Appellant’s sole assignment of error is that the trial court erred in not holding that the policy lapsed by reason of non-payment of premiums. The only argument in support of this assignment is our decision in Constantino v. Asia Life Insurance Company, 87 Phil., 248; 47 Off. Gaz., Suppl. 12, p. 428 and others, holding that the war was no excuse for non-payment of premiums. In the face of our rulings the lower court’s decision 1 following a contrary doctrine must be held erroneous.

However, it does not follow that defendant is entitled to reversal. His Honor declared that the premium had been tendered on or before April 15, 1942, the insurer refusing to accept it, "because the office was closing for the day on account of the threat of bombing by Japanese planes." That is a finding of fact which we find no reason to disturb. The refusal to accept payment was not justified. The insurer, therefore, may not assert non-payment of the premium as a defense to an action on the policy.

"The act of the insurer or his agent in refusing the tender of a premium properly made, will necessarily estop the insurer from claiming a forfeiture from non-payment." (Vance on Insurance 2d Ed. p. 294 citing Meyer v. Ins. Co. 29 Am. Rep., 200; Continental Ins. Co. v. Miller 30 N. E., 718).

According to Corpus Juris, Vol. 32, tender to an agent authorized to receive payment of premiums is obviously sufficient to prevent a forfeiture for non-payment. (p. 1311).

"When the assured was involved in no default, but was at the place when and where payment was to be made, ready and willing to pay, but was prevented by the disability of the company to receive payment, from whatever cause, he having had no agency in producing it, the company is not entitled to claim the forfeiture, or to be relieved from its obligation to pay the sum assured." (Manhattan L. Ins. Co. v. Warwick, supra.) (Note, Corpus Juris Vol. 32 p. 1306).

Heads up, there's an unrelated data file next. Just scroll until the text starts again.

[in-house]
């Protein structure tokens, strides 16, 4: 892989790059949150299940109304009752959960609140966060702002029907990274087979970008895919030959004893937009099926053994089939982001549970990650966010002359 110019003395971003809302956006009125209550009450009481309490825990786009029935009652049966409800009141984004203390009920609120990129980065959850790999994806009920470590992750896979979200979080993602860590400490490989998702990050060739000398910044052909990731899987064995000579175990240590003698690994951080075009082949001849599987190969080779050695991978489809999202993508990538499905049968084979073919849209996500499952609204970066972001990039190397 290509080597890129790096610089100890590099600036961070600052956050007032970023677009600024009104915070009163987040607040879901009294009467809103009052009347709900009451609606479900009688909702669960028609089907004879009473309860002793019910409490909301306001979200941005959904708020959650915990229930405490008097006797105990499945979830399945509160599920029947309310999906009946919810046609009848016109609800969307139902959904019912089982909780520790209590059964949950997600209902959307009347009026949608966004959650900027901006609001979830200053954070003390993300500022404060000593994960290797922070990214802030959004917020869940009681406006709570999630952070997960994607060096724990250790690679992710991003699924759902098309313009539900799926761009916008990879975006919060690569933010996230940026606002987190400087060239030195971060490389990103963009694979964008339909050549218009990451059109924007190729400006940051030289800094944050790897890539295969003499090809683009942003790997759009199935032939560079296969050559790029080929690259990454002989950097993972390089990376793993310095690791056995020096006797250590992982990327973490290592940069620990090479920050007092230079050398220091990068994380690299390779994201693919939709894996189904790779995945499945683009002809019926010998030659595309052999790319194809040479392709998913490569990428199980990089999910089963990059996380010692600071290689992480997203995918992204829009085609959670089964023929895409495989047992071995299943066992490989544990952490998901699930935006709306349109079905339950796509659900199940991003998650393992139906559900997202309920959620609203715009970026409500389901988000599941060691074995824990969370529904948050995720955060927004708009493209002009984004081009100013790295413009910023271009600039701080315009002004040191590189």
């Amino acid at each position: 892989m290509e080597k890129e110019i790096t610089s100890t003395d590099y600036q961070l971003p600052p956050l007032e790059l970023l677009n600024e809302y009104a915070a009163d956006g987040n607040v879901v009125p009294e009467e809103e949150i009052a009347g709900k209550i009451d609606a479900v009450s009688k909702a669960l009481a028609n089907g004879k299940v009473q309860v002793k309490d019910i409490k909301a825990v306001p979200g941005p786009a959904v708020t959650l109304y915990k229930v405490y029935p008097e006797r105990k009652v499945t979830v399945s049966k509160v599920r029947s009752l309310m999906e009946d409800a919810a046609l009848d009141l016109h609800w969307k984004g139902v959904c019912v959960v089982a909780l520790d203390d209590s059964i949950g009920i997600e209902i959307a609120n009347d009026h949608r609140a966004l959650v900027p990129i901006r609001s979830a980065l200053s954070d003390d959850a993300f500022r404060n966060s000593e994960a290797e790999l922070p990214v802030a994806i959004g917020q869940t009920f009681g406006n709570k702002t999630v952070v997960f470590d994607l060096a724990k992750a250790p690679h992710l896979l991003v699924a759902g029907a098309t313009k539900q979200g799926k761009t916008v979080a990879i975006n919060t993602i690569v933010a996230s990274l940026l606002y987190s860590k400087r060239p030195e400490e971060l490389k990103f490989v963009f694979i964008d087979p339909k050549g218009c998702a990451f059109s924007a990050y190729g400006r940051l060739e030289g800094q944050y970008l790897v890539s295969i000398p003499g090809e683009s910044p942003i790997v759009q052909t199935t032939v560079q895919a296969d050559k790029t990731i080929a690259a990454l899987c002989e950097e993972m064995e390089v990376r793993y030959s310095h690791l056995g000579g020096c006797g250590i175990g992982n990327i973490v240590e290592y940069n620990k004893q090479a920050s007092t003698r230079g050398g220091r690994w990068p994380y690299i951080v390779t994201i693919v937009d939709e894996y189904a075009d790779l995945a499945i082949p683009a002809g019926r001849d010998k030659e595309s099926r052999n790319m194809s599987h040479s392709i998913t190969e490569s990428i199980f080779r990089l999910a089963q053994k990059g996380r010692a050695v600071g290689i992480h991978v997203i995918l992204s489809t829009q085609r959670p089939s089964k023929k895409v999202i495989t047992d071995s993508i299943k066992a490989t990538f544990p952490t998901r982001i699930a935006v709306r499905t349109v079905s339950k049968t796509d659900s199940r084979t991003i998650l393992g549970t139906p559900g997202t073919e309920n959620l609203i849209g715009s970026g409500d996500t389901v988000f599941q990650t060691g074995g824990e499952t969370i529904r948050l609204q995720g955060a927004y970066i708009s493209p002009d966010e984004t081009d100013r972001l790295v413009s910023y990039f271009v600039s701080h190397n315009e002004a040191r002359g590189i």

Again the situation here described bears some similarity to the case where the insured made efforts to pay at the office of the insurer but could not pay due to the absence of the latter’s agent.

"Absence from office. — While inability of insured to make payment at the office of insurer because of the absence of its representatives does not excuse nonpayment where it does not appear that the effort to make payment was made during reasonable office hours, where insured has made reasonable efforts to pay during office hours but is prevented by such absence, nonpayment is excused." (Corpus Juris Sec., Vol. 45, p. 474).

Wherefore, it is proper to affirm the decision requiring the insurer to pay with legal interest, the value of the policy minus the amount of the premium unpaid on September 22, 1942.

The question whether the insurer was justified in contesting the claim and should pay the beneficiary legal interest for the duration of the delay, 2 may properly be overlooked, because plaintiff has not appealed.

Judgment affirmed, with costs.

Paras, C.J., Pablo, Padilla. Montemayor, Jugo, Bautista Angelo and Labrador, JJ., concur.

Endnotes:



1. Rendered before publication of our views.

2. Section 91-A Insurance Act as amended.